3 Small Choices that Hold Your Ministry Back in Big Ways

3 Small Choices That Hold Your Ministry Back in Big Ways

Posted on Posted in Strategy

We’re all familiar with small choices that have big consequences after some time has passed.

For example:
Eating fast food will hurt your health. Not immediately, but eventually.

I still remember the first time I saw “Super Size Me,” the documentary in which a guy only ate McDonald’s food for 30 days. I was shocked by what I saw. If you’ve seen it, you know what I’m talking about.

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He gained 24 pounds and had terrible mood swings throughout the month. That’s a small choice with negative consequences.

On the other hand, there are also small choices with positive long-term consequences. Changing the oil in your car is an example. You could keep driving, ignoring the “Change Oil” light on your dashboard, but that would be bad for your engine. So you get the oil changed and extend the life of your engine.

Or how about this small choice…
In 2005, Facebook (a small, little-known startup company at that time) asked a graffiti artist named David Choe to paint their offices in Palo Alto, California.

He had the choice to accept a few thousand dollars for his work, or he could take the same amount of money in the form of Facebook stock. He took the stock. When the company finally went public (almost 7 years later!), Choe cashed in his stock for $200 million (source: www.therichest.com).

The Easy Way

When it comes to your ministry, there are also choices that you make. Small, sometimes subtle choices that will either hold your ministry back or propel your ministry forward.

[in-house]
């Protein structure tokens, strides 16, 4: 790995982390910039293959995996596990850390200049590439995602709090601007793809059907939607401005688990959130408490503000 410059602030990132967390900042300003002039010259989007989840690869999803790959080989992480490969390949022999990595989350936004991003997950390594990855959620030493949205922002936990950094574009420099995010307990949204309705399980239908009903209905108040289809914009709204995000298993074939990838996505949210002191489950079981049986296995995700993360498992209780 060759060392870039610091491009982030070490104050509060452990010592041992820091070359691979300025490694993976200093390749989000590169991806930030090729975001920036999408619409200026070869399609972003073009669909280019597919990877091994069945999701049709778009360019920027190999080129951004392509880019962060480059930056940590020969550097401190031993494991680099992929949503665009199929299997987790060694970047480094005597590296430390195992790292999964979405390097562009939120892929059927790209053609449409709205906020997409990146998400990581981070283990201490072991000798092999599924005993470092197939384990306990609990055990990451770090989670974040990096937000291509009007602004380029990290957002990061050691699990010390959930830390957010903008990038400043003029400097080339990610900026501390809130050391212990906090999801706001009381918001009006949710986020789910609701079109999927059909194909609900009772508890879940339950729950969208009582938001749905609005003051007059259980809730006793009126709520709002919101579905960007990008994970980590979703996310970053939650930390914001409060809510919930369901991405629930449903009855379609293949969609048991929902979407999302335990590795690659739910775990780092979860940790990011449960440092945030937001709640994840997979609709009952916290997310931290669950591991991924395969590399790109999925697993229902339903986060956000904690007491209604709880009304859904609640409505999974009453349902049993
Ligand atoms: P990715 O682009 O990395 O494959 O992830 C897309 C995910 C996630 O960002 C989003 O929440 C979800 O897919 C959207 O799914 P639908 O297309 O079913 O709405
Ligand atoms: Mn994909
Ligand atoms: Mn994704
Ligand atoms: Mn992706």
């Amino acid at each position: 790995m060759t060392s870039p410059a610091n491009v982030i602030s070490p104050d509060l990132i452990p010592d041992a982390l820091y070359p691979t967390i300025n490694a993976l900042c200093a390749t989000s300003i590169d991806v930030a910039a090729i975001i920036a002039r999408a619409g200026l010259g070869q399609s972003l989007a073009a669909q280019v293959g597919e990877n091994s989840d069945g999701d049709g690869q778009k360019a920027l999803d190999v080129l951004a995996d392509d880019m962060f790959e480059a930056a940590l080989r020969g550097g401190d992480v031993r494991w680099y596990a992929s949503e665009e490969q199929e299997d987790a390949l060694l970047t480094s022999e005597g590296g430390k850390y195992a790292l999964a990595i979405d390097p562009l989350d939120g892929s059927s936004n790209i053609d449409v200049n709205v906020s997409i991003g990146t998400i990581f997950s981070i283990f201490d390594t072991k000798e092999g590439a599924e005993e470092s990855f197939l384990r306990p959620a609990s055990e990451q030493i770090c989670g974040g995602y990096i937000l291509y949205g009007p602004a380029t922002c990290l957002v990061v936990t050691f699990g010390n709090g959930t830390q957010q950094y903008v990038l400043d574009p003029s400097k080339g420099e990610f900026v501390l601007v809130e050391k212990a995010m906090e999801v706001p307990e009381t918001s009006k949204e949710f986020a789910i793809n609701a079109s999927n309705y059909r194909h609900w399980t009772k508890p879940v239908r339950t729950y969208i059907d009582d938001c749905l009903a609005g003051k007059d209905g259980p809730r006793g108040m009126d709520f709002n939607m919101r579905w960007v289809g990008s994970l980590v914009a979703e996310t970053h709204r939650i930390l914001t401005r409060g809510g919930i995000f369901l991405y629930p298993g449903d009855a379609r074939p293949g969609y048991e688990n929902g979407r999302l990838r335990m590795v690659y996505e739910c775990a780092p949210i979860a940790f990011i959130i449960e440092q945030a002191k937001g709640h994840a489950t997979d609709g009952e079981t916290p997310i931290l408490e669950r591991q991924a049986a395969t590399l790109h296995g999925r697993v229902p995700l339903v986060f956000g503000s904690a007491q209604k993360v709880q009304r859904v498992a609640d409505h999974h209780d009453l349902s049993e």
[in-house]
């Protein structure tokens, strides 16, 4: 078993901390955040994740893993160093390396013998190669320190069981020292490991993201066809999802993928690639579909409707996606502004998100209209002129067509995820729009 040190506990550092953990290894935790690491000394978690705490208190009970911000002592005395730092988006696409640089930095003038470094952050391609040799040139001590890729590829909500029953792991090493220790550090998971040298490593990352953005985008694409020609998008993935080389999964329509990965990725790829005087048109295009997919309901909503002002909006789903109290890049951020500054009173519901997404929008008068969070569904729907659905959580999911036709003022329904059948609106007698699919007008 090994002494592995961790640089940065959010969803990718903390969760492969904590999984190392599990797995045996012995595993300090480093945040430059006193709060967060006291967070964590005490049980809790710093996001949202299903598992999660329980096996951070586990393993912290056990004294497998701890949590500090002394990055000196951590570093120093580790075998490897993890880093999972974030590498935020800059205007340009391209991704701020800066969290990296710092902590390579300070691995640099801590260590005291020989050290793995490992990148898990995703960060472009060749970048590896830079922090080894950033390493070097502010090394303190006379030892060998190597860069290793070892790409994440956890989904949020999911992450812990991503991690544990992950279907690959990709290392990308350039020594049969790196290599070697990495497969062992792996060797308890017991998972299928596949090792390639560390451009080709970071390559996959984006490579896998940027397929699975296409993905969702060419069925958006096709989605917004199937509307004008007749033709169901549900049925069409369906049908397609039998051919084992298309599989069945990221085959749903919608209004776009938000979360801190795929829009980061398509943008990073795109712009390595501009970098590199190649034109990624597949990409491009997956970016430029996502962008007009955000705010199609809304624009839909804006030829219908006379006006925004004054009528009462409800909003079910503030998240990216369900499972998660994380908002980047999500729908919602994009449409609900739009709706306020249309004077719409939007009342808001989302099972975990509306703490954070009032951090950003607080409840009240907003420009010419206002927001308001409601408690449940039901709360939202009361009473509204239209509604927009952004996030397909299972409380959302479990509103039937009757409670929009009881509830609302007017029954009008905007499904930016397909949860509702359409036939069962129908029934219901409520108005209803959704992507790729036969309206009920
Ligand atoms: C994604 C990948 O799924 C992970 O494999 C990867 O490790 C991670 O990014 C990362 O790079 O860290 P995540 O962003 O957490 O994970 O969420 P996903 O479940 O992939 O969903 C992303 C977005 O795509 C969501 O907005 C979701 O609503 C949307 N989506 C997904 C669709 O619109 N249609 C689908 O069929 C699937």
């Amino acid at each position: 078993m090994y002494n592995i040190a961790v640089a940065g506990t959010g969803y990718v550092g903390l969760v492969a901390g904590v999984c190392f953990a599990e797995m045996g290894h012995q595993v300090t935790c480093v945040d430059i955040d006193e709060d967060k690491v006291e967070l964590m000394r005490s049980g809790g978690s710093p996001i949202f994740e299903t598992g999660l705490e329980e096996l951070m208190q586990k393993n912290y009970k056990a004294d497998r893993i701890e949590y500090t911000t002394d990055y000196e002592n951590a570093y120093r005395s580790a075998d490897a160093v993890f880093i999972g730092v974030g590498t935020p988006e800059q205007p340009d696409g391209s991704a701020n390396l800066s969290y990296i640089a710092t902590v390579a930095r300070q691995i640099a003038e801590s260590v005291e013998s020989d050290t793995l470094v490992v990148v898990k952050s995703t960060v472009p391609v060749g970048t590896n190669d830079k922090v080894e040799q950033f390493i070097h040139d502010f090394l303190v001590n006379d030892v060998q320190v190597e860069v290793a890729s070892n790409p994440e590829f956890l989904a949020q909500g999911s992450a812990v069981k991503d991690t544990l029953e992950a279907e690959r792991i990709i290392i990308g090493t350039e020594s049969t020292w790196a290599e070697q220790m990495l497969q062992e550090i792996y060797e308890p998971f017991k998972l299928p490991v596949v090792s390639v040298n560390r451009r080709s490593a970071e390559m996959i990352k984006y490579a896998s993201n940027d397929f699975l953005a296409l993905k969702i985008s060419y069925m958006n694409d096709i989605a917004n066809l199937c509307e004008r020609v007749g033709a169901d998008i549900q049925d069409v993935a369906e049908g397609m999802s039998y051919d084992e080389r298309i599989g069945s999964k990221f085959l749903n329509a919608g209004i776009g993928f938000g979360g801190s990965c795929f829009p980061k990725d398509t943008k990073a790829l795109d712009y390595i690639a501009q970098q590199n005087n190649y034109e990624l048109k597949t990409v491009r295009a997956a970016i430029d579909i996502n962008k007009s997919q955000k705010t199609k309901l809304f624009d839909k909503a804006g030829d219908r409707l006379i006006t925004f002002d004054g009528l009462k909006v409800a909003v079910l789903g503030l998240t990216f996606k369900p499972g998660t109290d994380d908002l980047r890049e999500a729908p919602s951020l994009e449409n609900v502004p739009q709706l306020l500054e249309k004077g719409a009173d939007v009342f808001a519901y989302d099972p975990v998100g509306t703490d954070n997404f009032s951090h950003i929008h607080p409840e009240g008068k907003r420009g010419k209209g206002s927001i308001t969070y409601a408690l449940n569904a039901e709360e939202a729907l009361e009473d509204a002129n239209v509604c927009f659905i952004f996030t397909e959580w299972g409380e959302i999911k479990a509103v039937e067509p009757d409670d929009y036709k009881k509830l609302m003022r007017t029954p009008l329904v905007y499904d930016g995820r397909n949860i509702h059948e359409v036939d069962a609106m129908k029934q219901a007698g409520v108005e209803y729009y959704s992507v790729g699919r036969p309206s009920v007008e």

What I’ve found is that the choices that hold your ministry back are usually the easy ones. I’m not saying that the choices are easy to make; I’m saying we take the easy way out when it’s actually time to make these choices.

Maybe we don’t want to be disruptive. Or maybe we don’t have the energy to make the harder, better choice. Or maybe we don’t have the leverage to change things. Whatever the reason, we often take the easy way: the choice is made and the ministry remains stagnant as a result.

What I’m claiming is that if you took the harder way, did the harder thing, made the harder choice, then your ministry would move forward in ways you can’t even dream of right now.

What are these small choices?

Let’s take a look…

3 Small Choices That Hold Your Ministry Back

1. Do Ministry Alone or Do Ministry Together

You’re probably expected to wear a lot of hats around your church. You prepare messages, plan services, choose songs, go to schools, recruit volunteers, attend meetings, etc. If you try to do everything yourself, you will end up cheating both your ministry and yourself.